Young Las Vegas actress grabs attention after arriving from Israel


Kid's got it. ("It" being that undefinable, well ... "it.")

We know. "(So-and-so's) gonna be a star someday." Musty old trope. Occasionally true. Mostly, not. We'll stand by it.

"He's very kind and very nice," says 12-year-old, Israeli-born, Summerlin-living, Adelson Educational Campus-attending Almog Aybar Agron. "He," FYI, is Cameron Mackintosh -- the man with "Les Miserables," "The Phantom of the Opera" and "Cats" on his business card, described by The New York Times as "the most successful, influential and powerful theatrical producer in the world" -- who invited her to a Los Angeles workshop of "Mary Poppins" that morphed into another of his Broadway mega-musicals.

"It was very special, but a little too business-y for me," says the little lady who knew zero English when she touched down in Sin City from Tel Aviv five years ago. "I don't act and sing for money. I act and sing for my soul."

Gotta love the lass. Community theater types do. "It's quite inspiring to have a 12-year-old talk with you about simplified Stanislavski," says Phil Shelburne, director of P.S. Productions, "then take the additional step and try to apply it."

Thespian tutorials ("101 Monologues for Middle School Actors" -- seriously) stacked on the floor of her room? Gifts from Shelburne, who directed gender-bending Almog as Charlie last summer in "Roald Dahl's Willy Wonka" at Spring Mountain Ranch State Park. Her chocolaty star turn followed roles in Nevada Conservatory Theatre's "The Music Man" and Signature Productions' "The King and I."

Preternaturally wise, composed, polite and graced with a flat-out got-it-togetherness -- "she is more in tune with speaking directly than a lot of adults," Shelburne notes -- she might be a 30-year-old who willed herself to stop growing to get into the movies for half-price.

How did we swipe her from Tel Aviv?

"We came for vacation and we've found ourselves here for five years," says Almog's mom, Ilana -- Israeli accent predictably thicker than her daughter's -- who arrived here with Almog, younger daughter Yaara (now 8 and also a budding actress) and husband, Shlomy. "Israel is a beautiful, very loving place to live, but it's tense all around you. It was very cozy here, with nature all around you. We could calm down."

(Calm? Vegas? Compared to the Middle East, perhaps.)

After traveling throughout Europe -- where her daughters absorbed theater in bulk, explaining Almog's tin of worldwide ticket stubs -- the family found a welcoming community here, despite relentless headlines of roiling violence and contentious politics out of their home region. "In Europe, we did bump into angry people," Ilana Agron says. "But people here are supportive of Israel, so it was, 'Wow, you're from Israel!' "

Yet her mom also describes American attitudes as "conservative" by Israeli standards, notwithstanding critics' carping over our pop-culture vulgarity.

"They don't have everything rated, people are very open-minded," she says of Israel. "Here, you schedule everything, like play dates. There are movies they can and cannot see. It's like a list. I let them see whatever movies they want. I like giving them a way to choose their own way, between right and wrong."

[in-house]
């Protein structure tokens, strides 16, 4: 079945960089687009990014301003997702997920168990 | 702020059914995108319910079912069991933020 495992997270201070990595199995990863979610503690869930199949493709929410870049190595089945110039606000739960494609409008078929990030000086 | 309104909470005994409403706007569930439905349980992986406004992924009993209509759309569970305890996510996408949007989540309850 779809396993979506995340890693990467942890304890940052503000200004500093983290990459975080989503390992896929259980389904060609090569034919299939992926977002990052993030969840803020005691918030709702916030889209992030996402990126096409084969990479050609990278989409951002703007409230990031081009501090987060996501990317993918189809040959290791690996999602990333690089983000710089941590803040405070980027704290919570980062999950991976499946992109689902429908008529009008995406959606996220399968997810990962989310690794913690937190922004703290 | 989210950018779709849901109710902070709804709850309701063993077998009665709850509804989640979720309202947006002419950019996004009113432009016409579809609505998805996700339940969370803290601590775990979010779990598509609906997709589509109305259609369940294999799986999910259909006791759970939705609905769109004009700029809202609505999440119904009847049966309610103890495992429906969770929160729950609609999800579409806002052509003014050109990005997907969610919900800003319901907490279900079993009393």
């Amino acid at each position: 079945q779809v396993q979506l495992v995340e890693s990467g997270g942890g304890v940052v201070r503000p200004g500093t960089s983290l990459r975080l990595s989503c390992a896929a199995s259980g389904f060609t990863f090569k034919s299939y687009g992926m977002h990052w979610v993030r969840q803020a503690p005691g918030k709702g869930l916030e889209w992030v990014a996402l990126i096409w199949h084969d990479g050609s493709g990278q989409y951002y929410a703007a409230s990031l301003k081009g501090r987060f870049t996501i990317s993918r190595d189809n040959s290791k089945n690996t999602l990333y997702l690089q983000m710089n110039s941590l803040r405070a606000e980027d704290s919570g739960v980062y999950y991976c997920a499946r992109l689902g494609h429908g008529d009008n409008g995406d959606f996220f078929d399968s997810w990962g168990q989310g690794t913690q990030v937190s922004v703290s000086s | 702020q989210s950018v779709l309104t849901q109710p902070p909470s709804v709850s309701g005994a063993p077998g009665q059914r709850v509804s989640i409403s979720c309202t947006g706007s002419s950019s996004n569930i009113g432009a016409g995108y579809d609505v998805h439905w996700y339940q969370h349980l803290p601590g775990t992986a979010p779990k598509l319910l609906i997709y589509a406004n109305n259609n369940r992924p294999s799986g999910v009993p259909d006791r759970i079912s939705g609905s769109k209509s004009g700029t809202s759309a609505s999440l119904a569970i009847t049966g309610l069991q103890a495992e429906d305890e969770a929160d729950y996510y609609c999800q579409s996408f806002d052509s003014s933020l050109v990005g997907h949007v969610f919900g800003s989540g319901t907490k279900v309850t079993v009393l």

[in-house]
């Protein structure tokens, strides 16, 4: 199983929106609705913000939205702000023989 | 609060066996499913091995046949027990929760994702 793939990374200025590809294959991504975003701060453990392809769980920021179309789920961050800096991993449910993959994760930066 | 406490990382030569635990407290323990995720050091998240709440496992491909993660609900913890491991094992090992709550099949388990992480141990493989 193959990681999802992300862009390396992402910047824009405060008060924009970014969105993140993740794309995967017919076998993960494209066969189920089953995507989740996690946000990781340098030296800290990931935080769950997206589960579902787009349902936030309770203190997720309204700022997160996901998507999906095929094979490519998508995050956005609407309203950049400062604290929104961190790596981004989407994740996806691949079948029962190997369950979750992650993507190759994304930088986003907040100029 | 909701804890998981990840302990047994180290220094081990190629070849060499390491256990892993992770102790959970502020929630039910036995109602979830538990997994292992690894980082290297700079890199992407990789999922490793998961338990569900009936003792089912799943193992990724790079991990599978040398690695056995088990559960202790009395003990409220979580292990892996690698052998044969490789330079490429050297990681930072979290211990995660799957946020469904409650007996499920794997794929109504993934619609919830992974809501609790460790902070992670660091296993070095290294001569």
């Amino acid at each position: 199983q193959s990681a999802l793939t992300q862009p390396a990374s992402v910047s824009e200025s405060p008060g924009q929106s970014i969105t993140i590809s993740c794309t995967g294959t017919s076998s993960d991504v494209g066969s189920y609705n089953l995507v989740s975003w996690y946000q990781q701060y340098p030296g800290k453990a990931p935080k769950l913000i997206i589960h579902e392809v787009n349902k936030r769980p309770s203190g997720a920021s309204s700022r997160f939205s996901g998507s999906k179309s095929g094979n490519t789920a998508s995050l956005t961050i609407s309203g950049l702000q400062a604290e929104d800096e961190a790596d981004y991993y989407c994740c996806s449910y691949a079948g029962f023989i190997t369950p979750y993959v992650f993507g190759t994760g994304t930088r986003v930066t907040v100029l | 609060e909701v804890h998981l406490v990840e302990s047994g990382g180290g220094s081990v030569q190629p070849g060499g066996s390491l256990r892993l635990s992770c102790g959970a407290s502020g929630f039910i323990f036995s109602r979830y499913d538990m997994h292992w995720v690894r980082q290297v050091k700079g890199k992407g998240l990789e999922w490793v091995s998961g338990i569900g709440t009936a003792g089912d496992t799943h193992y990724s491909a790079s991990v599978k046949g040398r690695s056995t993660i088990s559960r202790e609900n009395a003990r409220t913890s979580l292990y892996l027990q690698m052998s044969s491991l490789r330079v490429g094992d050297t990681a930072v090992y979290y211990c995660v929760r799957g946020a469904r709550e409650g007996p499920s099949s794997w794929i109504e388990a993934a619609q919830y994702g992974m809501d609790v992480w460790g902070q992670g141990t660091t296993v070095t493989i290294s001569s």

Successfully, apparently. "My mom trusts me," Almog says. "It's a privilege."

Enrolled at Adelson -- and English-impaired, except for "Hello, my name is Almog" -- she was interested in pure singing before acting intruded. "I didn't find acting, acting found me," she says. "At the end of the second grade, I knew the language well, and they were doing 'Annie' in the school play, and I got to play Annie, and that's how I started."

Advancing into community theater, she gathered attention and admirers. "Almog is just a joy," says director Leslie Fotheringham, who worked with her in "The King and I" for Signature. "That's the kind of kid you want. If you could clone her, you're in good shape."

Emotional investment in her characters? "She's a great sponge," Shelburne says. "She's a thinker. You give her notes at night, a lot of people will shut off the clock when they walk out of rehearsal, but she stays up and works. It's amazing, the dedication and discipline."

Something, as they say, has gotta give. ... Doesn't it? "After rehearsals, I do my homework at 1 in the morning," Almog says. "Then I have to eat something."

Eventually, a visiting Mackintosh rep was struck by her polished onstage persona -- neither she nor her mom recall at which show -- earning an invitation from Mighty Mack. Flattered by the experience? Yes. Still, "we didn't want to do the whole New York thing," Ilana says.

Our "cozy" burg -- with the cultural life that is sometimes derided by Las Vegans themselves -- suits them fine. "We very much like downtown," Ilana says. Adds Almog: "I know a lot of kids my age think museums are boring, but I love them, especially art museums."

Curiously, she's not even sure acting is her career-in-waiting, also considering writing and composing. (She does both in what passes for spare time.)

Next onstage appearance? Cryptically, the little lady won't say, noting only that projects are lined up. Keep eyeing local stages for the next Almog sighting.

So, we expect, will a guy named Cameron.

Contact reporter Steve Bornfeld at sbornfeld@review journal.com or 702-383-0256.

 

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